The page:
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Reflections from CA: Gaffes to Laughs

One night at CA, the judges’ conversations disintegrated into telling tales about our worst-nightmare faux paus. They’re funny now that time has passed, but at the time, they rocked our worlds.

One of our judges works with the music industry and had us rolling in the aisles with this story. Her client, Madonna, was launching her new album Like a Prayer and had visions of the packaging smelling like a Catholic church infused with the scent of swinging incense. Well our industrious, aim-to-please designer found an ingenious solution. Imbue the paper with patchouli oil. (They dumped in it the glue.) What she didn’t realize is how many people, don’t like the fragrance, in fact DESPISE it so much that they barraged her with hate mail. Many are severely allergic to the essential oil.

Spelling errors took the prize for the most common and expensive mistakes. Here are some that made us laugh hardest.

  • Printing an ad with the name of a Virginia-based hospital spelled: Vagina Hospital.
  • Running an ad proclaiming a free pitcher of beef during a bar’s happy hour.
  • Announcing a new restaurant’s gayla opening – in 100-point type on a full-page ad. (The next day the restaurant owners received calls from patrons wondering if this was some sort of secret code announcing a gay-friendly restaurant and others, not wanting to be a part of that kind of place, cancelling their reservations.)
  • Printing the business-card title for a new healthcare client as director of pubic health. (It wasn’t noticed until the client was handing out her cards at her industry’s largest trade-show convention.)

And we’ve all had clients who want you to push the envelope. That is until you do. Then they aren’t sure, did they really give you that direction? One musician wanted to break out and do an edgy, groundbreaking video. The designer rose to the occasion and delivered a right-on-the-mark, million-dollar video production. The musician freaked out and rejected it. Flat out said NO, we need to reshoot. OMG. The designer (who probably lost her lunch) thought she’d lost her job and maybe even her career. Several days later the musician saw the light, liked the piece, in fact loved it. It went on to catapult the musician’s rise to fame and became a groundbreaking video.

Reflections from CA: Fave Fonts

Although the days were grueling and, at times, it felt as though my eyes were going to completely shut down due to information overload, I was happy to be around like-minded souls. At the end of each day, my fellow judges and I would assemble at the hotel bar and talk, talk, talk. The topic of discussion was always design. Good or bad, new and different, boring and overused. We were never left wanting for material.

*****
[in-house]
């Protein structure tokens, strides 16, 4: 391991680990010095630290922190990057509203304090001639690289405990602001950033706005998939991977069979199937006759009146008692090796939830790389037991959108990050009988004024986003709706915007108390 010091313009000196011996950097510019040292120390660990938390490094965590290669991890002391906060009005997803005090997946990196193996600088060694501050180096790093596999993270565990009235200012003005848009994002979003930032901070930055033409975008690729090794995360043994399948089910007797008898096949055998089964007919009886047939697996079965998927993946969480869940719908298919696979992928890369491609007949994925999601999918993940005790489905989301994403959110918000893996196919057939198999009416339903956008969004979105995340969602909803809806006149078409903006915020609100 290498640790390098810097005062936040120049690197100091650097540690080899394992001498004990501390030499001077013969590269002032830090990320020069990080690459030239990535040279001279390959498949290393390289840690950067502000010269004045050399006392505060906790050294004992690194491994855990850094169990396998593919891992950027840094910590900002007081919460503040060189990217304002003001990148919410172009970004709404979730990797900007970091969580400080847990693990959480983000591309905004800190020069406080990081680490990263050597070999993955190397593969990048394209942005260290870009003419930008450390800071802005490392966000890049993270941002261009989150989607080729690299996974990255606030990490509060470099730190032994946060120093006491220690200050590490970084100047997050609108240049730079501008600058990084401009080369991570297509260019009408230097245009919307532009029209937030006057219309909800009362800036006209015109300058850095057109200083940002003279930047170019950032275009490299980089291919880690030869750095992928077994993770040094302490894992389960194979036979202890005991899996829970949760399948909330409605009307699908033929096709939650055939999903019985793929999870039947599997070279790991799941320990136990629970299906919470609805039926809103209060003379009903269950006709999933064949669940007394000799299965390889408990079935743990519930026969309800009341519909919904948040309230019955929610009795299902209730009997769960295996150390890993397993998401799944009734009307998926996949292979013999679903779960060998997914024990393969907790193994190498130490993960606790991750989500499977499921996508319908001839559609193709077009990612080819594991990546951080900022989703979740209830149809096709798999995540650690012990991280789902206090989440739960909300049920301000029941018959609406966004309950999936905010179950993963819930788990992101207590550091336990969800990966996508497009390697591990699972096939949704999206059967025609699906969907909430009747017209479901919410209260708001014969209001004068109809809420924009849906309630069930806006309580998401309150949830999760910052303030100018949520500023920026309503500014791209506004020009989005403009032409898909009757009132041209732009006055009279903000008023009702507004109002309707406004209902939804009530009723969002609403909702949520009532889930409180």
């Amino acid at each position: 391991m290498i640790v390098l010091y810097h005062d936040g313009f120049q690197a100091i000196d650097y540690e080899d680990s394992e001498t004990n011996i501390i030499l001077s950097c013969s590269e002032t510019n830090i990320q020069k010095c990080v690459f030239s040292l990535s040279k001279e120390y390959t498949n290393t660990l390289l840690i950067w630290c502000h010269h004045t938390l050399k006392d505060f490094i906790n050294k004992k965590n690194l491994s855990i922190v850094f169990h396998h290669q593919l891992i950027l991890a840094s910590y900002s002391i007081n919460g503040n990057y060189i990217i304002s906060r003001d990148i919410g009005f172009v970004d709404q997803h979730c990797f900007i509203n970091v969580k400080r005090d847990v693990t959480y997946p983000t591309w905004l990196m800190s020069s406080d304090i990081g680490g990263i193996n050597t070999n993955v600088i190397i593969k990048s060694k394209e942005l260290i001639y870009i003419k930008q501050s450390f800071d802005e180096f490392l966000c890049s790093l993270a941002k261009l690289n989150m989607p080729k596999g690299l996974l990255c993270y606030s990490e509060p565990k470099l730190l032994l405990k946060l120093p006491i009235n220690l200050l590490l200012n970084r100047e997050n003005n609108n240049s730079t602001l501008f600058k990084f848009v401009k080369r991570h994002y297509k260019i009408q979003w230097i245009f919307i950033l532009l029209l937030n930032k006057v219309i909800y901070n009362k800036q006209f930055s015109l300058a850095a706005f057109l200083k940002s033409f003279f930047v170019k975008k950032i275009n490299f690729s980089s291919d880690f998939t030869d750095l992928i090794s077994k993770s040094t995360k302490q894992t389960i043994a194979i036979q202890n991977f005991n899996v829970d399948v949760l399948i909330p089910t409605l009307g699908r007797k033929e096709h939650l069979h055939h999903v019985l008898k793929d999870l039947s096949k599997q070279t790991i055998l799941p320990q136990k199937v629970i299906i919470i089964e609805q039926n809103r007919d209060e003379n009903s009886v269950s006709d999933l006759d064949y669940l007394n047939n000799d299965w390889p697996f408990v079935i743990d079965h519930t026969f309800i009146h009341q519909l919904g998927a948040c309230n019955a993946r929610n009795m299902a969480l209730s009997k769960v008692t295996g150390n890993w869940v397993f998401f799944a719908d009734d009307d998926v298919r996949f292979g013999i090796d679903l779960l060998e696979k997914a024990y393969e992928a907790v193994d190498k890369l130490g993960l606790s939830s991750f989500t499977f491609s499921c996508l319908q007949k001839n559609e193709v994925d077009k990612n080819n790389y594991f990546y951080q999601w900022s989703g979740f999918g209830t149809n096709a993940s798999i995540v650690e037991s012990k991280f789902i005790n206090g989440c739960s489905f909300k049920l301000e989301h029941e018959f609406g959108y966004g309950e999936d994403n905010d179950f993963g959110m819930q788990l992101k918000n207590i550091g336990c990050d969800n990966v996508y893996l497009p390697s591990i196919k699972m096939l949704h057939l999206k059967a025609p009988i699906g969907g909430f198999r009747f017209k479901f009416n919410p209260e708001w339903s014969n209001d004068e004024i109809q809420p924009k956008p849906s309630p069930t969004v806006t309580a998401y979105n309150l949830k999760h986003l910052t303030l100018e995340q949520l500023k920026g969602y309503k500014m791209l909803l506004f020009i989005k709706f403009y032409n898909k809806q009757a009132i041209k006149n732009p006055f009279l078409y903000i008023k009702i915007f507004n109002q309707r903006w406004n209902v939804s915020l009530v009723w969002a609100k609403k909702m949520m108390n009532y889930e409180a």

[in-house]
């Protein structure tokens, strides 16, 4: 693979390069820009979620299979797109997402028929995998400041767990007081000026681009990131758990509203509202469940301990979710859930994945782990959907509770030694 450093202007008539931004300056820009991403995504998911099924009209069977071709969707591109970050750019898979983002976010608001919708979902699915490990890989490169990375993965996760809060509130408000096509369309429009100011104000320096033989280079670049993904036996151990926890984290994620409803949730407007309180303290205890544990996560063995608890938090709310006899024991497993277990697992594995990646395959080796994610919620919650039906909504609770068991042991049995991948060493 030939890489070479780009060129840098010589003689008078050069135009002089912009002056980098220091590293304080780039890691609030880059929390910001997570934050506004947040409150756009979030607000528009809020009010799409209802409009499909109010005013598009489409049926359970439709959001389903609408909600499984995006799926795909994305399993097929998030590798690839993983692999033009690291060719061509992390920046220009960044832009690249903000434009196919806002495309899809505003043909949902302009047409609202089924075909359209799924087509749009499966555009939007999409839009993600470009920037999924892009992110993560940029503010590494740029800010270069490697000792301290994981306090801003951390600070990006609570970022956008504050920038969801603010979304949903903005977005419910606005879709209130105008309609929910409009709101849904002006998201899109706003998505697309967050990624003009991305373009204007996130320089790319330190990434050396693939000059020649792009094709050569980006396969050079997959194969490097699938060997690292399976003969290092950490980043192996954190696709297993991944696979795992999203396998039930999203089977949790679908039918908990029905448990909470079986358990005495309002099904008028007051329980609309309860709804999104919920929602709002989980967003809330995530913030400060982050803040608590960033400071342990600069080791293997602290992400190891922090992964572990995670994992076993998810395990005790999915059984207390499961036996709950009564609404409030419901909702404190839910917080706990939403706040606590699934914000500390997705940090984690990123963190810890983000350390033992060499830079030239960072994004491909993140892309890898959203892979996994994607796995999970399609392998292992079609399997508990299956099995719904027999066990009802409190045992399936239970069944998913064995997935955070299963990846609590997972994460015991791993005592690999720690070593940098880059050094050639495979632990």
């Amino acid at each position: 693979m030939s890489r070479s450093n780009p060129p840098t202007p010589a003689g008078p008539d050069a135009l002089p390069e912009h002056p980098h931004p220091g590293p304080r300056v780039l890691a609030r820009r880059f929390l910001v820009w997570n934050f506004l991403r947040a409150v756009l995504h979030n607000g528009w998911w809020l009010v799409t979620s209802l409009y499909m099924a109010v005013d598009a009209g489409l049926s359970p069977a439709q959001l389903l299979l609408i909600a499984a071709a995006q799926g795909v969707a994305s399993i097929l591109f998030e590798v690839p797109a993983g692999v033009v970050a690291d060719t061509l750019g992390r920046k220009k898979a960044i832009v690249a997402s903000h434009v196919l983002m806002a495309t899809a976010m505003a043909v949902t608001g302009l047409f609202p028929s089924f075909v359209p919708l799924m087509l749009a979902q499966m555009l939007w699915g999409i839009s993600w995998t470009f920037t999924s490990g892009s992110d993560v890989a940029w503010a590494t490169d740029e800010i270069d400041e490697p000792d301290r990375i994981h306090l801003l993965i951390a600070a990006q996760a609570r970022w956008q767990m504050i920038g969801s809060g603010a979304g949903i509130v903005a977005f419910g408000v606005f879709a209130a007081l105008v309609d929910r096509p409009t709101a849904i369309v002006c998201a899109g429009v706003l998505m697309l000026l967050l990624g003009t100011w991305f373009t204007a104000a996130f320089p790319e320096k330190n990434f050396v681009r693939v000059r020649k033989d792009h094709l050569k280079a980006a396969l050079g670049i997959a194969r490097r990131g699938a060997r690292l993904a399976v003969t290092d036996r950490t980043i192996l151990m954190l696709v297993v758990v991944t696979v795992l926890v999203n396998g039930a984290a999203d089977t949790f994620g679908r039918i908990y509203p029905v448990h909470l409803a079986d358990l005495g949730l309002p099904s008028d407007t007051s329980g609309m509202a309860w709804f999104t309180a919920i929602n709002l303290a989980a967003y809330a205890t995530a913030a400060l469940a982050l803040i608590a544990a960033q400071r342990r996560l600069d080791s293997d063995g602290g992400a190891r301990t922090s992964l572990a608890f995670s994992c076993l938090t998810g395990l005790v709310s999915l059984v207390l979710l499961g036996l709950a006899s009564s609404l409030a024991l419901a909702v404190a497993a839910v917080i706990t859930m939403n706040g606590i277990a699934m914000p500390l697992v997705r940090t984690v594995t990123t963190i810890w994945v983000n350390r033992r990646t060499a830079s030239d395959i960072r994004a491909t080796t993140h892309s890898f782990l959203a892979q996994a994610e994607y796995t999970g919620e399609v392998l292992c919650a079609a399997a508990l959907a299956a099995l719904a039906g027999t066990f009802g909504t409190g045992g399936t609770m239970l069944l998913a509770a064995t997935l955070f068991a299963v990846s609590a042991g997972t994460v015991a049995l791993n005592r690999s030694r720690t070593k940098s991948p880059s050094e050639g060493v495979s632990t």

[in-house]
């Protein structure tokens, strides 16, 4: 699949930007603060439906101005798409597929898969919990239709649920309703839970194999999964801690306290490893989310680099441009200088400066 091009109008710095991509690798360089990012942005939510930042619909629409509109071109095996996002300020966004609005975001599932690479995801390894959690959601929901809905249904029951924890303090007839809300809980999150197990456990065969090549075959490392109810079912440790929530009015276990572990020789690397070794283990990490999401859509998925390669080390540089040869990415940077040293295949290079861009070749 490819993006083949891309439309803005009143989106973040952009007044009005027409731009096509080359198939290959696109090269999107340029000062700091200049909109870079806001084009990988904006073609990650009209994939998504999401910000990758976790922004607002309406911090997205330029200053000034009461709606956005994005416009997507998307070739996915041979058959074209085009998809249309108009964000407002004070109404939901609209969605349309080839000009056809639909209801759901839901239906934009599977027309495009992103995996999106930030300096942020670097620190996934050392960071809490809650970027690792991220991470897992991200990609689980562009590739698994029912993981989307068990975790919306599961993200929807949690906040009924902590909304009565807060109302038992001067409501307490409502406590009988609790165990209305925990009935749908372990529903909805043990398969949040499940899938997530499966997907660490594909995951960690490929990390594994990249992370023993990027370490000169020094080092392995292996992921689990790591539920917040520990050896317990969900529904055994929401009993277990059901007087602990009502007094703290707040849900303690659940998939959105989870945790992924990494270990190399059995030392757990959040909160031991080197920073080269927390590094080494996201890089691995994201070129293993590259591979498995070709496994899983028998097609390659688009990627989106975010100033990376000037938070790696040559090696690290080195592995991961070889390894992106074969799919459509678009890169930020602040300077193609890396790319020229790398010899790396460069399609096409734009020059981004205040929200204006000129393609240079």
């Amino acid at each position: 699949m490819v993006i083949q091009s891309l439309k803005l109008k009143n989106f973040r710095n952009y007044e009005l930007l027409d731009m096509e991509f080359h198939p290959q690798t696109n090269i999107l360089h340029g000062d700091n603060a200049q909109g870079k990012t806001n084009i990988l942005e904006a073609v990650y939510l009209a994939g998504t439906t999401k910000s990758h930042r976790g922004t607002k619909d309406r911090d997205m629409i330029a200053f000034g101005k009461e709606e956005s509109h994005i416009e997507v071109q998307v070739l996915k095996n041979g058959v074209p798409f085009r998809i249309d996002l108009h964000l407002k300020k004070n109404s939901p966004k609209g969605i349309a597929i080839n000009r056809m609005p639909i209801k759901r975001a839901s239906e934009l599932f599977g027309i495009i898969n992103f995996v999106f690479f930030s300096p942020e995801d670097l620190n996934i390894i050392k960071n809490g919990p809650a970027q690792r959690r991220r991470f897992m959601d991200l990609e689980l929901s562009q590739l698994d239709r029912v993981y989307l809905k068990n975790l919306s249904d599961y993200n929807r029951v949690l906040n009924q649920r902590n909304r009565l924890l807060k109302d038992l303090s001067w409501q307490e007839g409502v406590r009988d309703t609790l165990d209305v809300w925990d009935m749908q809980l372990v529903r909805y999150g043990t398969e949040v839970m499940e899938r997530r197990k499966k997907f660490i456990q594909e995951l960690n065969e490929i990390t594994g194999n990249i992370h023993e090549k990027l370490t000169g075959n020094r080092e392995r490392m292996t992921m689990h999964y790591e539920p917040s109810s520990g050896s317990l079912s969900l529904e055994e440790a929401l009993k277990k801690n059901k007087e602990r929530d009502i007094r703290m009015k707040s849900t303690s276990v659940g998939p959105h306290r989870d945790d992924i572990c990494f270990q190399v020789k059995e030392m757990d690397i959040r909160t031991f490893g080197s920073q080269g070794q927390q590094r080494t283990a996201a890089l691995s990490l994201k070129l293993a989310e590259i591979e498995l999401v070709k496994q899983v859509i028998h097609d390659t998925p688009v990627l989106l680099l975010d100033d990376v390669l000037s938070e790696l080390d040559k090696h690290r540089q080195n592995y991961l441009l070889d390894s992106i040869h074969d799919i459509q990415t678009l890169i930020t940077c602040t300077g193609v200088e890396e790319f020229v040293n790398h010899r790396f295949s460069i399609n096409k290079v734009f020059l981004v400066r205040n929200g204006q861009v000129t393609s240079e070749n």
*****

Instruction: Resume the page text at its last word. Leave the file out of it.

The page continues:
It felt good to talk shop morning, noon and night. I loved diving into minutiae with other designers who honestly care about the weight of a font or the pedigree of a face. I was completely in my element and loving every minute of it.

Do you have a favorite font? I pulled out my pen just in time to catch the list of judges’ favorites and jot them down. Oh, and a special thanks goes to Jeri, who was so kind as to spell-check for me.

In no particular order, here’s the list of favorites we compiled:

  • Gill 262
  • Helvetica
  • Akzidenz Grotesk
  • Bodoni
  • Torino
  • Didot
  • Baskerville ITC
  • Futura
  • HTF Gotham
  • Trade Gothic
  • Optima
  • Fedra


Reflections from CA: Energized, Inspired

The whole experience judging Communication Arts was pretty darn cool. I saw a lot of work and was inspired by a good chunk of it. There truly are some amazing shops out there creating stimulating, knock your socks off work.

But what I really enjoyed were the other judges. What an interesting, smart, funny (Insert Graham Clifford here), insightful and opinionated group. Engaged and current, focused and detail-oriented… and each oh-so-good at what they do.

If you ever wonder why CA is the show of all shows, the answer is Jean and Patrick Coyne. I have to hand it to them; they really do their homework when selecting judges. In only nine people, they manage to find just the right mix – people from different parts of the country, of different ages, genders and styles. It’s this mix that produces such a stunning retrospective and celebration of the best-of-the-best in communication materials from the previous year.